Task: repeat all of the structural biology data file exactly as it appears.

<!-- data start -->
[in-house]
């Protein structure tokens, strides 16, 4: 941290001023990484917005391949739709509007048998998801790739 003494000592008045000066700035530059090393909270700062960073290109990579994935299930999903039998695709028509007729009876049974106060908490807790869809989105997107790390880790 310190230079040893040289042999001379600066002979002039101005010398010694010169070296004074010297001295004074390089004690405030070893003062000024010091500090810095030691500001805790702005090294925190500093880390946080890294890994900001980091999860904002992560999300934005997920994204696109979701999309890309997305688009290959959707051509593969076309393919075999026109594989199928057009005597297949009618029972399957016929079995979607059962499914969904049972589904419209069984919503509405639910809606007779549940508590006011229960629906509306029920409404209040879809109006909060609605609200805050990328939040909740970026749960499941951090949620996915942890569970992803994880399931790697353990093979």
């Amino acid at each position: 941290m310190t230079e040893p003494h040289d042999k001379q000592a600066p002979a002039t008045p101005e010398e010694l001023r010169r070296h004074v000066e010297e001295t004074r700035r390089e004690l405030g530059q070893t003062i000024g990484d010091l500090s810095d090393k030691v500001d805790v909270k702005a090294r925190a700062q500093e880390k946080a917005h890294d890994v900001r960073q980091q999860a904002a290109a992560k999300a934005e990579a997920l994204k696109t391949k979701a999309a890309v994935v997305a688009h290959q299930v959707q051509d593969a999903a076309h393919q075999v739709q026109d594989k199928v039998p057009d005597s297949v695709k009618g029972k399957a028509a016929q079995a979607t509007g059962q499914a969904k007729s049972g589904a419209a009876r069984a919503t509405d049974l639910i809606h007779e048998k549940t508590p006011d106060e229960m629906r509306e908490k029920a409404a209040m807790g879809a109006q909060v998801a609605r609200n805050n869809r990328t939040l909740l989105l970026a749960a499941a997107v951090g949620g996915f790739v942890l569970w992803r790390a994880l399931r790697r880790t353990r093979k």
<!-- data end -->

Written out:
[in-house]
């Protein structure tokens, strides 16, 4: 941290001023990484917005391949739709509007048998998801790739 003494000592008045000066700035530059090393909270700062960073290109990579994935299930999903039998695709028509007729009876049974106060908490807790869809989105997107790390880790 310190230079040893040289042999001379600066002979002039101005010398010694010169070296004074010297001295004074390089004690405030070893003062000024010091500090810095030691500001805790702005090294925190500093880390946080890294890994900001980091999860904002992560999300934005997920994204696109979701999309890309997305688009290959959707051509593969076309393919075999026109594989199928057009005597297949009618029972399957016929079995979607059962499914969904049972589904419209069984919503509405639910809606007779549940508590006011229960629906509306029920409404209040879809109006909060609605609200805050990328939040909740970026749960499941951090949620996915942890569970992803994880399931790697353990093979």
């Amino acid at each position: 941290m310190t230079e040893p003494h040289d042999k001379q000592a600066p002979a002039t008045p101005e010398e010694l001023r010169r070296h004074v000066e010297e001295t004074r700035r390089e004690l405030g530059q070893t003062i000024g990484d010091l500090s810095d090393k030691v500001d805790v909270k702005a090294r925190a700062q500093e880390k946080a917005h890294d890994v900001r960073q980091q999860a904002a290109a992560k999300a934005e990579a997920l994204k696109t391949k979701a999309a890309v994935v997305a688009h290959q299930v959707q051509d593969a999903a076309h393919q075999v739709q026109d594989k199928v039998p057009d005597s297949v695709k009618g029972k399957a028509a016929q079995a979607t509007g059962q499914a969904k007729s049972g589904a419209a009876r069984a919503t509405d049974l639910i809606h007779e048998k549940t508590p006011d106060e229960m629906r509306e908490k029920a409404a209040m807790g879809a109006q909060v998801a609605r609200n805050n869809r990328t939040l909740l989105l970026a749960a499941a997107v951090g949620g996915f790739v942890l569970w992803r790390a994880l399931r790697r880790t353990r093979k």